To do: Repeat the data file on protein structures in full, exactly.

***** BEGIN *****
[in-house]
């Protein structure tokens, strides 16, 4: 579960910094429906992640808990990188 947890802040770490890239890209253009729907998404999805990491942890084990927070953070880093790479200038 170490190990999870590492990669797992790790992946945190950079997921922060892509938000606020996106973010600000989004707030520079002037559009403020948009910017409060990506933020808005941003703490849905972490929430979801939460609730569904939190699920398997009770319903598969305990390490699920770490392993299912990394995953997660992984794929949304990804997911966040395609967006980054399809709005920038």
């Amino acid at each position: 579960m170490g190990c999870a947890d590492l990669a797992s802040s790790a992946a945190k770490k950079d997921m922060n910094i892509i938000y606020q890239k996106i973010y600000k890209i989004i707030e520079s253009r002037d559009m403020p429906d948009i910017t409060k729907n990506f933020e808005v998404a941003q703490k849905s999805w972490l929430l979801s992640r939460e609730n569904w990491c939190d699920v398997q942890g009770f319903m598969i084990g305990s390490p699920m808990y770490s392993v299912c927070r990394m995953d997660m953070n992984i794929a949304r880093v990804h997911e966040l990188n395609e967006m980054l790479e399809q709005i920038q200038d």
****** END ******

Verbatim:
[in-house]
């Protein structure tokens, strides 16, 4: 579960910094429906992640808990990188 947890802040770490890239890209253009729907998404999805990491942890084990927070953070880093790479200038 170490190990999870590492990669797992790790992946945190950079997921922060892509938000606020996106973010600000989004707030520079002037559009403020948009910017409060990506933020808005941003703490849905972490929430979801939460609730569904939190699920398997009770319903598969305990390490699920770490392993299912990394995953997660992984794929949304990804997911966040395609967006980054399809709005920038």
């Amino acid at each position: 579960m170490g190990c999870a947890d590492l990669a797992s802040s790790a992946a945190k770490k950079d997921m922060n910094i892509i938000y606020q890239k996106i973010y600000k890209i989004i707030e520079s253009r002037d559009m403020p429906d948009i910017t409060k729907n990506f933020e808005v998404a941003q703490k849905s999805w972490l929430l979801s992640r939460e609730n569904w990491c939190d699920v398997q942890g009770f319903m598969i084990g305990s390490p699920m808990y770490s392993v299912c927070r990394m995953d997660m953070n992984i794929a949304r880093v990804h997911e966040l990188n395609e967006m980054l790479e399809q709005i920038q200038d």